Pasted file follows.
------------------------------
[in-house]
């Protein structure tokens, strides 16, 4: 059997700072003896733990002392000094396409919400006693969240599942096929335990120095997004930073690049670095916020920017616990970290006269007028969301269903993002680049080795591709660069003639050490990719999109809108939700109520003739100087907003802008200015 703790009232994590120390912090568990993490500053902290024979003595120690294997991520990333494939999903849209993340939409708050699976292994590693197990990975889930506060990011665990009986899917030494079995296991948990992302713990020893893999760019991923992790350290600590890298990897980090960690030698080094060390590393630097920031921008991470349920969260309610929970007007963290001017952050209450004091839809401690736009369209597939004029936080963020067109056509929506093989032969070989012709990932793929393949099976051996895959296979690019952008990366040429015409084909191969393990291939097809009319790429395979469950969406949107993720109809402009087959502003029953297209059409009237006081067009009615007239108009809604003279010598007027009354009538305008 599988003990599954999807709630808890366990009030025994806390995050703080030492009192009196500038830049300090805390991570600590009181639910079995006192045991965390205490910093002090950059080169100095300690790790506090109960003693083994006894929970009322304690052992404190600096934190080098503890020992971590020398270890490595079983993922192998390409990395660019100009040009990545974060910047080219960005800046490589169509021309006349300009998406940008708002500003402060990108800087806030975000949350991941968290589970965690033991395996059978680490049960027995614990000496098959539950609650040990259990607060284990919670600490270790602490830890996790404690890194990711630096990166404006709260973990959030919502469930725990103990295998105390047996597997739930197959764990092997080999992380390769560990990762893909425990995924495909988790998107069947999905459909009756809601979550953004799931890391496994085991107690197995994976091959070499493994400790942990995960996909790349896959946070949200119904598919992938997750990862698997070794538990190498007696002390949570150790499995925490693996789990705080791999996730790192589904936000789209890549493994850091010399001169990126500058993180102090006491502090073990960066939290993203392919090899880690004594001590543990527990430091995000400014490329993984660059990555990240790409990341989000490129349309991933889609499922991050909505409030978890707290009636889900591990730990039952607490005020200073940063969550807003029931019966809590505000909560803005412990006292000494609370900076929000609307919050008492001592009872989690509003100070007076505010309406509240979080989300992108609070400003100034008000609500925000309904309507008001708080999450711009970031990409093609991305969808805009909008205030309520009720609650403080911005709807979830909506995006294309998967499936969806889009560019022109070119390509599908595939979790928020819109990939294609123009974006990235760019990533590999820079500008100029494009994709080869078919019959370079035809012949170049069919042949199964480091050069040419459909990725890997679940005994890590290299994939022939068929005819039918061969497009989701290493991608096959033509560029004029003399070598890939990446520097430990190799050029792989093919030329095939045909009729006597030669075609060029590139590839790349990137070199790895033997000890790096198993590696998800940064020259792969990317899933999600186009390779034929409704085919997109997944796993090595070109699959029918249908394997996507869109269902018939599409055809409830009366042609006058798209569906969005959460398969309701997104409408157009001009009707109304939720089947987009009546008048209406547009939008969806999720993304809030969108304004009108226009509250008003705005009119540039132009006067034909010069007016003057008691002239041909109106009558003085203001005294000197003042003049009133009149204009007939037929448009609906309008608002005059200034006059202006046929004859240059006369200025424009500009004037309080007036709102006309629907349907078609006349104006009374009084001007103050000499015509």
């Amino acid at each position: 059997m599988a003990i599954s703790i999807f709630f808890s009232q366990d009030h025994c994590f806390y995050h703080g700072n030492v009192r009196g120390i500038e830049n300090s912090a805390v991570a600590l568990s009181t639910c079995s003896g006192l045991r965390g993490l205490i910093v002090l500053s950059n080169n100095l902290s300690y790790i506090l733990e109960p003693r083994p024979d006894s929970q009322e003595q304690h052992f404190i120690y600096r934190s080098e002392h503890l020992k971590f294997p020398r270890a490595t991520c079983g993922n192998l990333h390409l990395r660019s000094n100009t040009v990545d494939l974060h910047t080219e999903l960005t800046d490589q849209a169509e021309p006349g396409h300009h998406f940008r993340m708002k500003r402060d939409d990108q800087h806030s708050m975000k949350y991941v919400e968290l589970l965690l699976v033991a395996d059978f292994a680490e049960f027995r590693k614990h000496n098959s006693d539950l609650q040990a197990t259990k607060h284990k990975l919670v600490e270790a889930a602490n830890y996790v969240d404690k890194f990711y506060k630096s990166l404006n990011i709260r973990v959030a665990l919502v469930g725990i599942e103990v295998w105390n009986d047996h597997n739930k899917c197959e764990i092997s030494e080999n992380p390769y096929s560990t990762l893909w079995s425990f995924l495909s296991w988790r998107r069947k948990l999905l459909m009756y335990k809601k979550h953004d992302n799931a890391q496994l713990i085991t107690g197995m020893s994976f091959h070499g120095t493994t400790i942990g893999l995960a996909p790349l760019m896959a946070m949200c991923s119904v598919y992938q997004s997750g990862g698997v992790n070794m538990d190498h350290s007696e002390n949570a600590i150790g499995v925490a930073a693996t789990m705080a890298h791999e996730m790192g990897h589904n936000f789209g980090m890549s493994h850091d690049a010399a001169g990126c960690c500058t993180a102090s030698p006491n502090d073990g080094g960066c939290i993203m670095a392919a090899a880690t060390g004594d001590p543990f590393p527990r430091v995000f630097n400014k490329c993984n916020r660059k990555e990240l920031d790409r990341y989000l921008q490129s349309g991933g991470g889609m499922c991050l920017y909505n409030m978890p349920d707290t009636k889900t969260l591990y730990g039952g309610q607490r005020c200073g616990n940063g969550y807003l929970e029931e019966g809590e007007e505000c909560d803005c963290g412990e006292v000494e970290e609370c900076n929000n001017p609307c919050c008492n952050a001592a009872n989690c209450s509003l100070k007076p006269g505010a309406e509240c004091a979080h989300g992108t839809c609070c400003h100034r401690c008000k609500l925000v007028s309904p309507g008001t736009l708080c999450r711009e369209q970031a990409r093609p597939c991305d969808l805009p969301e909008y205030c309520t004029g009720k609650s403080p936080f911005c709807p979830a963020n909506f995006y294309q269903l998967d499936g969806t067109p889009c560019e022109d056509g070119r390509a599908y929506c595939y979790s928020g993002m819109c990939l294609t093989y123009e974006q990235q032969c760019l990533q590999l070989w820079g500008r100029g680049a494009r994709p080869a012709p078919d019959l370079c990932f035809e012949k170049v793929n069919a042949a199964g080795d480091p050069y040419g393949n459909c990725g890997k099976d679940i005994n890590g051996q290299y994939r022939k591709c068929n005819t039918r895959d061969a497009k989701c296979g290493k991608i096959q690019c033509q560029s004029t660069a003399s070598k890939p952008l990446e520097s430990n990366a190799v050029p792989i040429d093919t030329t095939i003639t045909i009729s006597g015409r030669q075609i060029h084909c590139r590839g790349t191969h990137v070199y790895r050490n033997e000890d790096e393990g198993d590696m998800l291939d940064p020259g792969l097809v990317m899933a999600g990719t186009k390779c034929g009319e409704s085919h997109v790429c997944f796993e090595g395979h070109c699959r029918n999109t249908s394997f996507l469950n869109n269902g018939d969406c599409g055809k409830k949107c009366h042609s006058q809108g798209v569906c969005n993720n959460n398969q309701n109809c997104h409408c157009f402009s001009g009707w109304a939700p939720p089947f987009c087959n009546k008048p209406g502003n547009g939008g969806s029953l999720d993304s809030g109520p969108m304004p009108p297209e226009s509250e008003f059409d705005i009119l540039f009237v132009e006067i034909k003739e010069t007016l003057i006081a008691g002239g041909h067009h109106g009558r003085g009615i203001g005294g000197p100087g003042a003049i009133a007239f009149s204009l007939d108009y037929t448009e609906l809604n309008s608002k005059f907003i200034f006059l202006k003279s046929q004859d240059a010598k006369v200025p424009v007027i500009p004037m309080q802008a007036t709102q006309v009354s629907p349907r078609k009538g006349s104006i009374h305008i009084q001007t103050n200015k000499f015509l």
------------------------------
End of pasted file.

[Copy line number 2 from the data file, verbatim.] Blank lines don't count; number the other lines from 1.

């Protein structure tokens, strides 16, 4: 059997700072003896733990002392000094396409919400006693969240599942096929335990120095997004930073690049670095916020920017616990970290006269007028969301269903993002680049080795591709660069003639050490990719999109809108939700109520003739100087907003802008200015 703790009232994590120390912090568990993490500053902290024979003595120690294997991520990333494939999903849209993340939409708050699976292994590693197990990975889930506060990011665990009986899917030494079995296991948990992302713990020893893999760019991923992790350290600590890298990897980090960690030698080094060390590393630097920031921008991470349920969260309610929970007007963290001017952050209450004091839809401690736009369209597939004029936080963020067109056509929506093989032969070989012709990932793929393949099976051996895959296979690019952008990366040429015409084909191969393990291939097809009319790429395979469950969406949107993720109809402009087959502003029953297209059409009237006081067009009615007239108009809604003279010598007027009354009538305008 599988003990599954999807709630808890366990009030025994806390995050703080030492009192009196500038830049300090805390991570600590009181639910079995006192045991965390205490910093002090950059080169100095300690790790506090109960003693083994006894929970009322304690052992404190600096934190080098503890020992971590020398270890490595079983993922192998390409990395660019100009040009990545974060910047080219960005800046490589169509021309006349300009998406940008708002500003402060990108800087806030975000949350991941968290589970965690033991395996059978680490049960027995614990000496098959539950609650040990259990607060284990919670600490270790602490830890996790404690890194990711630096990166404006709260973990959030919502469930725990103990295998105390047996597997739930197959764990092997080999992380390769560990990762893909425990995924495909988790998107069947999905459909009756809601979550953004799931890391496994085991107690197995994976091959070499493994400790942990995960996909790349896959946070949200119904598919992938997750990862698997070794538990190498007696002390949570150790499995925490693996789990705080791999996730790192589904936000789209890549493994850091010399001169990126500058993180102090006491502090073990960066939290993203392919090899880690004594001590543990527990430091995000400014490329993984660059990555990240790409990341989000490129349309991933889609499922991050909505409030978890707290009636889900591990730990039952607490005020200073940063969550807003029931019966809590505000909560803005412990006292000494609370900076929000609307919050008492001592009872989690509003100070007076505010309406509240979080989300992108609070400003100034008000609500925000309904309507008001708080999450711009970031990409093609991305969808805009909008205030309520009720609650403080911005709807979830909506995006294309998967499936969806889009560019022109070119390509599908595939979790928020819109990939294609123009974006990235760019990533590999820079500008100029494009994709080869078919019959370079035809012949170049069919042949199964480091050069040419459909990725890997679940005994890590290299994939022939068929005819039918061969497009989701290493991608096959033509560029004029003399070598890939990446520097430990190799050029792989093919030329095939045909009729006597030669075609060029590139590839790349990137070199790895033997000890790096198993590696998800940064020259792969990317899933999600186009390779034929409704085919997109997944796993090595070109699959029918249908394997996507869109269902018939599409055809409830009366042609006058798209569906969005959460398969309701997104409408157009001009009707109304939720089947987009009546008048209406547009939008969806999720993304809030969108304004009108226009509250008003705005009119540039132009006067034909010069007016003057008691002239041909109106009558003085203001005294000197003042003049009133009149204009007939037929448009609906309008608002005059200034006059202006046929004859240059006369200025424009500009004037309080007036709102006309629907349907078609006349104006009374009084001007103050000499015509």